Sri Lanka Law Reports
 1 SLR
appearance for the appellant had been scored' off and initialled byhim. He states that When the record wai'SeHt up ttf'hittt'for thesigning of the decree it struck him that wHefl'on 2.111978 he hadput off judgment'fef' 1.2.19*78 he ha'd,!hi6t1doAe' ^6 irf^peji^cdurt asit was during lift' couft vWcatibh fahd' ihe' j|artiie^Tanci'fheiiJ 1'awyerswould not .ha^e 'fceen^ presentJthat 'day ." '’The'' judgment that waspronounced on 8.2.1978 had not been pronb'uncid with notice to theparties .b'rv'i^eir lawyers. This was due to . his own mistake. Hetherefore'oh 7.3.1978 noticed the appellant’s lawyer to be presentin court 'bh 10.3.1978 on which date, in the presence of lawyers ofboth''parties, he pronounced judgment. He reiterates that the ordermade1 on'2.1.1978 postponing judgment fof’1.2.1978 was one thatthe parties-or their lawyers had no opportunity of knowing, beingone not malie m. open court. Hence as in his view the judgmentpronounced on 8.2.1978 was not in accordance with the provisionsof the Civil Procedure Code he, in the exercise of his inherentpowers, on 10.3.1978 rectified the mistake made by him. As thenotice of appeal has been filed on 17.3.1978 which is within theprescribed time he states he made order accepting it.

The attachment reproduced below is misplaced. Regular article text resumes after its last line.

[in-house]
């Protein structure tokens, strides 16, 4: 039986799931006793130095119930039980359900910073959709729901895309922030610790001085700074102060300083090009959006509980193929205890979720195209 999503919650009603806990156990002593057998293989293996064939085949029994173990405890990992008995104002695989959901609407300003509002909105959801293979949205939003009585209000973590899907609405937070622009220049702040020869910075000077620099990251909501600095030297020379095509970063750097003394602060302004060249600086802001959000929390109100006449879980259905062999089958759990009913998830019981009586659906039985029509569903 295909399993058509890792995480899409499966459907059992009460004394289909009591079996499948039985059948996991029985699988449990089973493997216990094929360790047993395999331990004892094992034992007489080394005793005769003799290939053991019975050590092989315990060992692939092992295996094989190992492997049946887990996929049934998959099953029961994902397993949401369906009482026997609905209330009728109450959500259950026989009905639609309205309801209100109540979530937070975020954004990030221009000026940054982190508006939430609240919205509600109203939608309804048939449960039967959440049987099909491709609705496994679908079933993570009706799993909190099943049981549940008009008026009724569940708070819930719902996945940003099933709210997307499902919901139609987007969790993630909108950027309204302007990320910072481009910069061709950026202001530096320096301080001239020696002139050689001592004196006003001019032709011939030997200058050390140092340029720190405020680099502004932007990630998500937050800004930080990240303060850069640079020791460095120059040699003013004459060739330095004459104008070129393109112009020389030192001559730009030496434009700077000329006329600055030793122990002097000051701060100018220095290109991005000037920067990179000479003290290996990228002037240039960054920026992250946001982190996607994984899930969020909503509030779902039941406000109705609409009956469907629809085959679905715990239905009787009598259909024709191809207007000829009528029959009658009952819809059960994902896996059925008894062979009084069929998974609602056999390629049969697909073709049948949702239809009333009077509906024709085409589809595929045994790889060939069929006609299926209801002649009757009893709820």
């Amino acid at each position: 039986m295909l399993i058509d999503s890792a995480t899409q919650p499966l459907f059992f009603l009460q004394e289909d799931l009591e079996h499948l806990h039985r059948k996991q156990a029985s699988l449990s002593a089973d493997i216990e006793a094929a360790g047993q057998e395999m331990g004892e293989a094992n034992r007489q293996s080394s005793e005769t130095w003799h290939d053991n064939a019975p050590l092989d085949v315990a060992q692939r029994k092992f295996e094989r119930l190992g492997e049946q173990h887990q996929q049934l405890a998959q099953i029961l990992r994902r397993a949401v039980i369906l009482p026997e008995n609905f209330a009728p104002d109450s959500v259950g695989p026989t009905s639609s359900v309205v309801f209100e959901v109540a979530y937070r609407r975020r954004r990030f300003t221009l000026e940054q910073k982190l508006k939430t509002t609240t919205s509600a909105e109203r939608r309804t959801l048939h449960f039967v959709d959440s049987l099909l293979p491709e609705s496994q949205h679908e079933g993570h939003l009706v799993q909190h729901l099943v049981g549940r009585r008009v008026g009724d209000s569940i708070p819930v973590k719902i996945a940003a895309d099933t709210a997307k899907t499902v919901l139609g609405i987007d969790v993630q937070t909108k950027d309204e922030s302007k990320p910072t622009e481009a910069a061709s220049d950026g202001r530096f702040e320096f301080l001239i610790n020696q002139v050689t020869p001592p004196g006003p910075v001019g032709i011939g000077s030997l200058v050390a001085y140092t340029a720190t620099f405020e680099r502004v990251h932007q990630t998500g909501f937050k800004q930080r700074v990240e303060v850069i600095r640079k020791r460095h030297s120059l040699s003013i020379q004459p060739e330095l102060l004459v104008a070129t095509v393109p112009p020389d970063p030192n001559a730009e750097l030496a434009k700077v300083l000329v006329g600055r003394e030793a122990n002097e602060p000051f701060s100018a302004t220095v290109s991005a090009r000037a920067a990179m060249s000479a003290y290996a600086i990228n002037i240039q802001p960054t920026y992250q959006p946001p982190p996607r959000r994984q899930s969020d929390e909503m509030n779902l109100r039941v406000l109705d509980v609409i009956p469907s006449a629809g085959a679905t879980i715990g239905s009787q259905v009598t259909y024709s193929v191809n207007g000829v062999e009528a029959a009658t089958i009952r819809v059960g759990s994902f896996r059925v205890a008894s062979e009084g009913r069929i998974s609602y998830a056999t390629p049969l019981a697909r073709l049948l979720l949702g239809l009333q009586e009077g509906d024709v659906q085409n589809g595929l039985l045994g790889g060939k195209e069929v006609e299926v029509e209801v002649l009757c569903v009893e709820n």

Learned counsel for the respondent in support of his preliminaryobjection submitted that admittedly judgment was pronounced by thelearned Judge on 8.2.1978 which was a date appointed and announcedby, the learned Judge in open court on 1.2.1978. He thus maintainedfirstly that judgment having been pronounced on 8.2.1978 the learnedJudge became functus and he could not have pronounced judgmentonce again on a later date and secondly that even assuming thelearned Judge’s order on 2.1.1978 postponing judgment for 1.2.1978was made in chambers and not in open court, yet as the case wascalled in court on 1.2.1978 and judgment was put off for 8.2.1978there was due compliance with the provisions of s. 184 of the CivilProcedure Code in regard to the pronouncement of the judgment.Learned counsel submitted that the proper course for the appellantwas under the circumstances to have hied an application for leaveto appeal notwithstanding lapse of time. He therefore urged that thejudgment having been duly pronounced on 8.2.1978 the notice ofappeal filed on 17.3.1978 was out of time and the appeal should berejected.